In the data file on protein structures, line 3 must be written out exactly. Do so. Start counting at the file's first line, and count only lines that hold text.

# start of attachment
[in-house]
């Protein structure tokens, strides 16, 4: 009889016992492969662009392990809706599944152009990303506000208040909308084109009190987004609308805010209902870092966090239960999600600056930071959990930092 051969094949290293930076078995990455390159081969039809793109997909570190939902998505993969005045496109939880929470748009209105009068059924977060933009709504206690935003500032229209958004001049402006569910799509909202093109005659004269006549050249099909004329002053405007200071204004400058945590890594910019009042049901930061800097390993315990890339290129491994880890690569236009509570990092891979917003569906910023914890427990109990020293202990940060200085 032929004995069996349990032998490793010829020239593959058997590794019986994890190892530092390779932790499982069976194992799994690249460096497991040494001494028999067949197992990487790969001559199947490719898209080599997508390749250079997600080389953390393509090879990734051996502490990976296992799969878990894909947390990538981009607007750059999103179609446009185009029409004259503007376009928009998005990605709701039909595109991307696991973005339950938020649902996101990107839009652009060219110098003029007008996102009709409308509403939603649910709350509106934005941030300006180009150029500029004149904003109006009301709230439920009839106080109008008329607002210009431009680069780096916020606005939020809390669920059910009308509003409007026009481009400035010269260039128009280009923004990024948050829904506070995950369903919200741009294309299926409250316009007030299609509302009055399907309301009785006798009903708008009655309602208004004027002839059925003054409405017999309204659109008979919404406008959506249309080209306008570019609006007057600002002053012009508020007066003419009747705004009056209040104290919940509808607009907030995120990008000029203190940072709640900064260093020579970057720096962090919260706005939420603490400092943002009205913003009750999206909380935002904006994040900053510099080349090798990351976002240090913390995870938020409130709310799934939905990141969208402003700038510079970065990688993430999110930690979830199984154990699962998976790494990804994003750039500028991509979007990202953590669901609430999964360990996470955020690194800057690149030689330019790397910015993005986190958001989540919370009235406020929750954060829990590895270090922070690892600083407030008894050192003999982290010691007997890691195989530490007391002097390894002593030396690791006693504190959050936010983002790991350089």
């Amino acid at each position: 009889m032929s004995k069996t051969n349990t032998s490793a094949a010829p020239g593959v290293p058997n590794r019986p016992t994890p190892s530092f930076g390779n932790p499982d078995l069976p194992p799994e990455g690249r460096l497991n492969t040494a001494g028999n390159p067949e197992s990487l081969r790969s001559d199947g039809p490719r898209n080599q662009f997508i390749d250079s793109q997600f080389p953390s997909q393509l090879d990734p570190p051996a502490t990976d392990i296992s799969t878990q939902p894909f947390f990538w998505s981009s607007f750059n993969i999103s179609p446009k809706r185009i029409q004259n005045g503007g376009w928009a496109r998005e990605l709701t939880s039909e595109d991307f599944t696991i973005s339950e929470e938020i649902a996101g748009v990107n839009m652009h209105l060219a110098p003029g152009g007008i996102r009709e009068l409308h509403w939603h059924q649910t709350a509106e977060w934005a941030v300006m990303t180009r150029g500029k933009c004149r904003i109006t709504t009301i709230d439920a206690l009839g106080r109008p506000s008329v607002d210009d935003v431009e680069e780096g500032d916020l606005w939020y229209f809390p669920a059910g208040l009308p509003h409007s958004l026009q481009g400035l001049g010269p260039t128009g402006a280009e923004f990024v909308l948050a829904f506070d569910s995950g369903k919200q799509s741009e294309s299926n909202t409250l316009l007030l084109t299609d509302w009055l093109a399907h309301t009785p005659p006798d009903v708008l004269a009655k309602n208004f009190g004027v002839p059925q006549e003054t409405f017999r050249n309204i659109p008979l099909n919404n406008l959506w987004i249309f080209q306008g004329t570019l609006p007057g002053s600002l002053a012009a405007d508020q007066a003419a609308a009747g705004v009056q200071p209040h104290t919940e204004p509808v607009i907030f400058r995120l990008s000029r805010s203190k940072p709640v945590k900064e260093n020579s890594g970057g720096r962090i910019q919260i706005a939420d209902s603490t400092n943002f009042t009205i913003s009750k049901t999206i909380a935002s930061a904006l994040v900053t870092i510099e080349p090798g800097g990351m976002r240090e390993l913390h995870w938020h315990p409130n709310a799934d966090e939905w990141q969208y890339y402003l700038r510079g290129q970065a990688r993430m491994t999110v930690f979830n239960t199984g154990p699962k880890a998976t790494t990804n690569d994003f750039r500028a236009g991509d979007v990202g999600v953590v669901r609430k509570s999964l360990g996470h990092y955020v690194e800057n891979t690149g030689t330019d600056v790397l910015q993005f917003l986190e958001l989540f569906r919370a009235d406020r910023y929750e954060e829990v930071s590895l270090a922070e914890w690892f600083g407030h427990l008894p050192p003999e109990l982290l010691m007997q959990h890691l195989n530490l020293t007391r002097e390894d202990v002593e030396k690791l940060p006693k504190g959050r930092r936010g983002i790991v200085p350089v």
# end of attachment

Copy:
């Amino acid at each position: 009889m032929s004995k069996t051969n349990t032998s490793a094949a010829p020239g593959v290293p058997n590794r019986p016992t994890p190892s530092f930076g390779n932790p499982d078995l069976p194992p799994e990455g690249r460096l497991n492969t040494a001494g028999n390159p067949e197992s990487l081969r790969s001559d199947g039809p490719r898209n080599q662009f997508i390749d250079s793109q997600f080389p953390s997909q393509l090879d990734p570190p051996a502490t990976d392990i296992s799969t878990q939902p894909f947390f990538w998505s981009s607007f750059n993969i999103s179609p446009k809706r185009i029409q004259n005045g503007g376009w928009a496109r998005e990605l709701t939880s039909e595109d991307f599944t696991i973005s339950e929470e938020i649902a996101g748009v990107n839009m652009h209105l060219a110098p003029g152009g007008i996102r009709e009068l409308h509403w939603h059924q649910t709350a509106e977060w934005a941030v300006m990303t180009r150029g500029k933009c004149r904003i109006t709504t009301i709230d439920a206690l009839g106080r109008p506000s008329v607002d210009d935003v431009e680069e780096g500032d916020l606005w939020y229209f809390p669920a059910g208040l009308p509003h409007s958004l026009q481009g400035l001049g010269p260039t128009g402006a280009e923004f990024v909308l948050a829904f506070d569910s995950g369903k919200q799509s741009e294309s299926n909202t409250l316009l007030l084109t299609d509302w009055l093109a399907h309301t009785p005659p006798d009903v708008l004269a009655k309602n208004f009190g004027v002839p059925q006549e003054t409405f017999r050249n309204i659109p008979l099909n919404n406008l959506w987004i249309f080209q306008g004329t570019l609006p007057g002053s600002l002053a012009a405007d508020q007066a003419a609308a009747g705004v009056q200071p209040h104290t919940e204004p509808v607009i907030f400058r995120l990008s000029r805010s203190k940072p709640v945590k900064e260093n020579s890594g970057g720096r962090i910019q919260i706005a939420d209902s603490t400092n943002f009042t009205i913003s009750k049901t999206i909380a935002s930061a904006l994040v900053t870092i510099e080349p090798g800097g990351m976002r240090e390993l913390h995870w938020h315990p409130n709310a799934d966090e939905w990141q969208y890339y402003l700038r510079g290129q970065a990688r993430m491994t999110v930690f979830n239960t199984g154990p699962k880890a998976t790494t990804n690569d994003f750039r500028a236009g991509d979007v990202g999600v953590v669901r609430k509570s999964l360990g996470h990092y955020v690194e800057n891979t690149g030689t330019d600056v790397l910015q993005f917003l986190e958001l989540f569906r919370a009235d406020r910023y929750e954060e829990v930071s590895l270090a922070e914890w690892f600083g407030h427990l008894p050192p003999e109990l982290l010691m007997q959990h890691l195989n530490l020293t007391r002097e390894d202990v002593e030396k690791l940060p006693k504190g959050r930092r936010g983002i790991v200085p350089v």